Don't Tell a Soul

Going underground to the hiding place of the new indie scene

The Dinkytowner Café's bartender isleering at the indie starlet slumped at the counter in front of him. As the live drum 'n' bass band throttles its arrhythmic beat in the background, the bartender leans closer. It's just you, me, and the music, baby, his eyes seem to croon. But as he pours a glass of wine for her, something diverts the drinkmaker's gaze. He peers over to his left. His look now says: It's just you, me, the music, and those tough boys listening from the pool tables, swiping moves from The Color of Money. He looks to the right. Just you, me, the music, the tough boys, and the gaggle of students listening from the booths, licking up platters of greasy Mexican food as if anticipating a taco apocalypse. He looks straight ahead. Just you, me, the music, the tough boys, the students, and the plague of other hipster girls who are listening from the bar, shifting their cigarettes around like nervous divorcées until it is their turn to claim a free glass of wine. The bartender stops counting. His private moment is ruined. He picks up the starlet's glass and anxiously drinks the wine himself.

The Dinkytowner's bartender has a right to be nervous. It seems that every time a music scene grows to substantial proportions in Dinkytown, it is immediately relegated to the musical graveyard, left to snarl like a subterranean Axl Rose at the end of G N' R's "November Rain" video. Commence body count: The Purple Onion's folk-activist scene is dead. Bon Appétit's hip-hop scene is dead. The Varsity Theater's goth scene is dead. But keep digging, überscenesters. Below the scuffling heels of restaurant managers, university professors, and business-association board members, under the manholes and potholes that pock the East Bank's concrete, just beneath the Dinkytown's skin, the skeletons of dead music venues are beginning to rattle their bones again. And the clatter is coming straight from the Dinkytowner.

Minneapolis's latest descent into underground music begins with a staircase. After you walk down the steps beneath the Dinkytowner's yellow awning on 14th Avenue and pay your measly entrance fee, you'll be admitted into what looks like a diner that underwent a frontal lobotomy. The C-shaped room curls around the bar, running from a half-dozen pool tables to a handful of booths, then continuing on to the scarred cavity in the floor that acts as a lowered stage.

At night, when the restaurant becomes a concert venue, many Picked to Click bands step up--or down, as the case may be--to the spotlight. (If the polls of the late Nineties were made up of Foxfire alums, the 21st Century, to date, belongs to the Dinkytowner.) On Tuesday nights Nate Johnson uses the space to showcase Undercinema, a series of film screenings and live underground music performances. DJ Paul Harding transports his Radio K International show here on Wednesday nights to mix an eclectic range of world music. The following night Crossfaded Thursdays presents a smattering of instrumental freestyle work, often paired with retro film clips.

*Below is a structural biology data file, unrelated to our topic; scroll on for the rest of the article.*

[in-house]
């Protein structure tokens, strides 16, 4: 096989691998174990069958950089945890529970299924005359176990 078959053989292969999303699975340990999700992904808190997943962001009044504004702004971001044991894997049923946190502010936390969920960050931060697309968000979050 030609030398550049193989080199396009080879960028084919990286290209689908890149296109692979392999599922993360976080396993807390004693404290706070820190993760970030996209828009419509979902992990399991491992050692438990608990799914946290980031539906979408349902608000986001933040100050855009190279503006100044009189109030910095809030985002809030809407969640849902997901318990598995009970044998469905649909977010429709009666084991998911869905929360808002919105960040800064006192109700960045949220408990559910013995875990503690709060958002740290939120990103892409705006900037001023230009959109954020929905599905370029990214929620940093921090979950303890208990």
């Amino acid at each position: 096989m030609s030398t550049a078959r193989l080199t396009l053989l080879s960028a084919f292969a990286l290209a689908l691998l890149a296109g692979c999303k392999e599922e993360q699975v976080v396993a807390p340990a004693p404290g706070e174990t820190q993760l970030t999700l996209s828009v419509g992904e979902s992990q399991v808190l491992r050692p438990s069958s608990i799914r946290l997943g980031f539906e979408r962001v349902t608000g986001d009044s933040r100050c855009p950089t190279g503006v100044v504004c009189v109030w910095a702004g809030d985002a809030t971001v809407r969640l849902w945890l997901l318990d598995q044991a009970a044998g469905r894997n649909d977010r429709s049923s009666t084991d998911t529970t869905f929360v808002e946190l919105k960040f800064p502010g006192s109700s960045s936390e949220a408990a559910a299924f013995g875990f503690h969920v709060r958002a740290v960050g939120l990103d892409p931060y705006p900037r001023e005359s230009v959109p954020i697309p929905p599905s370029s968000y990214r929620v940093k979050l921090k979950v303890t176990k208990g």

Johnson suggests that the concept of being "underground" connotes more than just an insider scene. "I consider the term underground to mean something that is both financially independent and radically different from the mainstream in both technique and form," he says.

To interpret Johnson's definition in terms of another subterranean metaphor: The Dinkytowner is truly a grassroots establishment. The shows there are financially accessible: Ticket prices are cheap, ranging from $3 for Crossfaded Thursdays to $5 for all-ages Sundays. The performances are also musically accessible: Many DJs with marginal performing experience--like DJs Bjorn and Kasi--have used their rare musical collages of old and new sounds to generate a local Dinkytowner following. Furthermore, members of Crossfaded Thursdays--like Anomaly, Poor Line Condition, and T--have helped to establish a democratic sentiment among musicians.

"It used to be that the First Ave. guys played with other First Ave. guys, and the ones who played the Turf Club hung out with other Turf Club people," says J.T. Bates, the musician behind T, a jazzy, instrumental cooperative whose members are in constant rotation at the Dinkytowner. "Now there's a sense of community. People from all different venues are performing with each other."

Dinkytowner booker and Cropduster guitarist J.G. Everest credits Crossfaded's friendly social environment at least in part to the Dinkytowner's physical demeanor. "Sometimes I wish we had some windows," he admits. "But I think as it is, we have a cozier space and a more intimate connection between the bands and the people who are watching them."

 

Perhaps the lack of windows that Everest mentions is exactly what has allowed the Dinkytowner to thrive. Second Ward Minneapolis City Council member Joan Campbell notes that the disturbances that led to the demise of Bon Appétit and the Varsity "had to do with all of the young kids who were just hanging out and causing trouble in the streets afterward.

"It made things very messy for the business owners in Dinkytown," she elaborates. Unlike those who visited Dinkytown's past music venues, whatever motley groups want to wait in line for the Dinkytowner's shows can do so privately within the enclosed stairwell, where no detractors need confront their young mugs.

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